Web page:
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Officials warn crypto mining will cause power cuts in Iran - Crypto Daily™

cryptodaily.co.uk 11 October 2021 09:07, UTC
Reading time: ~2 m

Iranian officials have warned their citizens that cryptocurrency mining will be responsible for "10 percent of electricity outages this winter". Bitcoin mining in Iran is currently legal, and some 19,500 Bitcoins are mined annually.

The State Electric Company released a statement with state news agency IRNA in which they warned of electricity outages this winter, while also noting that illegal mining was responsible for 20% of power outages in the summer. 

While Iran was one of the first countries to legalise bitcoin mining, with the caveat that miners should hold a bitcoin mining license. The number of illegal bitcoin miners has risen significantly, and according to the State Electric Company "illegal" miners who usually have access to subsidised electricity consume between six and seven times more power than those with permits”.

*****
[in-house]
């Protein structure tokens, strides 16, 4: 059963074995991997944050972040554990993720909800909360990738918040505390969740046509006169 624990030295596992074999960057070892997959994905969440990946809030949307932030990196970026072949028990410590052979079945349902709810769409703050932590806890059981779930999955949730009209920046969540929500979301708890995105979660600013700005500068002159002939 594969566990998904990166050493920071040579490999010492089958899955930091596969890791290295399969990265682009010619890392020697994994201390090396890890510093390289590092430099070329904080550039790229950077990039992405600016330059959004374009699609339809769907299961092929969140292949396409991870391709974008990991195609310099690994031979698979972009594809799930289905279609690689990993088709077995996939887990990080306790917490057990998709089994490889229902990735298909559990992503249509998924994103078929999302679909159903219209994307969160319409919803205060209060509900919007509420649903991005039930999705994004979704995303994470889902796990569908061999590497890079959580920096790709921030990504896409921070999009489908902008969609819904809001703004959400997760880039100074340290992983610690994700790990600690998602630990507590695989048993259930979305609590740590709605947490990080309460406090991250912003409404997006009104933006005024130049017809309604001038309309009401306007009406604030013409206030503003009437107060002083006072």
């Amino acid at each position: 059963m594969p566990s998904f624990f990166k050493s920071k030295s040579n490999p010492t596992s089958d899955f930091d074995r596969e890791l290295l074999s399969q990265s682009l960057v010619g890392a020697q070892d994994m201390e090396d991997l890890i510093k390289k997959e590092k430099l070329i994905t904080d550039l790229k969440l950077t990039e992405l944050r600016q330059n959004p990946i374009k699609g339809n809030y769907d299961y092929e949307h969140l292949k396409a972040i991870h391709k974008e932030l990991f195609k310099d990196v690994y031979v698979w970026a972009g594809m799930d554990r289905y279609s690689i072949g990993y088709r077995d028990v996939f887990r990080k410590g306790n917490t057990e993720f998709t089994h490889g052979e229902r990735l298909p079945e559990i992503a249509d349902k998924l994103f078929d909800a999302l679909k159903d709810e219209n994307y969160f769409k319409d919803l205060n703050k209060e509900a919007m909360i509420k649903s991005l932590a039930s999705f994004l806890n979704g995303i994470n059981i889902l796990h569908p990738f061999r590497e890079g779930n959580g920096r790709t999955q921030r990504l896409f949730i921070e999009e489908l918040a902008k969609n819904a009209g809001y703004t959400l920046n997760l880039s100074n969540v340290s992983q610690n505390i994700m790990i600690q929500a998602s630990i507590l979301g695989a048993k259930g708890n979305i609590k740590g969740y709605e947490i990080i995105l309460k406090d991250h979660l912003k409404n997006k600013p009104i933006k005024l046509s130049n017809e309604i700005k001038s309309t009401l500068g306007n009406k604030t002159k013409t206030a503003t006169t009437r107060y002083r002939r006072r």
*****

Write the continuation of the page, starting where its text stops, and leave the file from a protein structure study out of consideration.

In May this year Iranian authorities announced a temporary ban on crypto mining following a number of unplanned power cuts across the nation, before lifting the ban in September.  And in June, Reuters reported that Iranian police seized 7,000 computer miners at an illegal cryptocurrency farm, the largest haul to date.

As of August, the government had issued 30 crypto farm licences. Semnan province has the largest number with 6, while Alborz province has the second largest number with 4. 

Since China’s official crypto mining ban, other countries such as Iran, Kazakhstan, Canada, and the US have increased their crypto mining capacity, with a number of Chinese mining companies relocating or selling their machines to these countries.

The increase in awareness of the energy consumption that Bitcoin mining requires has led to various governments and authorities clamping down on the mining industry. Nonetheless, environmentally-friendly crypto mining alternatives such as the use of hydroelectric power, are increasingly being used instead of the high energy consuming coal derived energy.

Disclaimer: This article is provided for informational purposes only. It is not offered or intended to be used as legal, tax, investment, financial, or other advice.

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